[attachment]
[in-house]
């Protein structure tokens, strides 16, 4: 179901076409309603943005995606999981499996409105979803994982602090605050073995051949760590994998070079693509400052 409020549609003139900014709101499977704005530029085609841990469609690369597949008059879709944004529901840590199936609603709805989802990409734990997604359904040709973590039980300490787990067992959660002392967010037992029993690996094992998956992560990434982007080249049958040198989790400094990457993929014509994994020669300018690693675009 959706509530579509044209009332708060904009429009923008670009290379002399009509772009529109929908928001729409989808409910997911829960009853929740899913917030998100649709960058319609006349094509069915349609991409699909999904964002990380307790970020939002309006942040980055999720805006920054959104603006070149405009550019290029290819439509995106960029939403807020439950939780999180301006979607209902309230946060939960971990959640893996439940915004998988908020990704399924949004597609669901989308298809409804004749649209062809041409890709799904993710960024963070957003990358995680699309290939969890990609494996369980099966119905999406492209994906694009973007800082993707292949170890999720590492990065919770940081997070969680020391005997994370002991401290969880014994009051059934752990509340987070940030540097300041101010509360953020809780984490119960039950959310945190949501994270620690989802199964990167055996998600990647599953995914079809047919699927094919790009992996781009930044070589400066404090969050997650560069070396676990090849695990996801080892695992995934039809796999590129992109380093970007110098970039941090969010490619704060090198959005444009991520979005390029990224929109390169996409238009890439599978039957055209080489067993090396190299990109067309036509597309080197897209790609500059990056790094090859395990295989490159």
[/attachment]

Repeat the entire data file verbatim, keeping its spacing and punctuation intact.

[in-house]
């Protein structure tokens, strides 16, 4: 179901076409309603943005995606999981499996409105979803994982602090605050073995051949760590994998070079693509400052 409020549609003139900014709101499977704005530029085609841990469609690369597949008059879709944004529901840590199936609603709805989802990409734990997604359904040709973590039980300490787990067992959660002392967010037992029993690996094992998956992560990434982007080249049958040198989790400094990457993929014509994994020669300018690693675009 959706509530579509044209009332708060904009429009923008670009290379002399009509772009529109929908928001729409989808409910997911829960009853929740899913917030998100649709960058319609006349094509069915349609991409699909999904964002990380307790970020939002309006942040980055999720805006920054959104603006070149405009550019290029290819439509995106960029939403807020439950939780999180301006979607209902309230946060939960971990959640893996439940915004998988908020990704399924949004597609669901989308298809409804004749649209062809041409890709799904993710960024963070957003990358995680699309290939969890990609494996369980099966119905999406492209994906694009973007800082993707292949170890999720590492990065919770940081997070969680020391005997994370002991401290969880014994009051059934752990509340987070940030540097300041101010509360953020809780984490119960039950959310945190949501994270620690989802199964990167055996998600990647599953995914079809047919699927094919790009992996781009930044070589400066404090969050997650560069070396676990090849695990996801080892695992995934039809796999590129992109380093970007110098970039941090969010490619704060090198959005444009991520979005390029990224929109390169996409238009890439599978039957055209080489067993090396190299990109067309036509597309080197897209790609500059990056790094090859395990295989490159």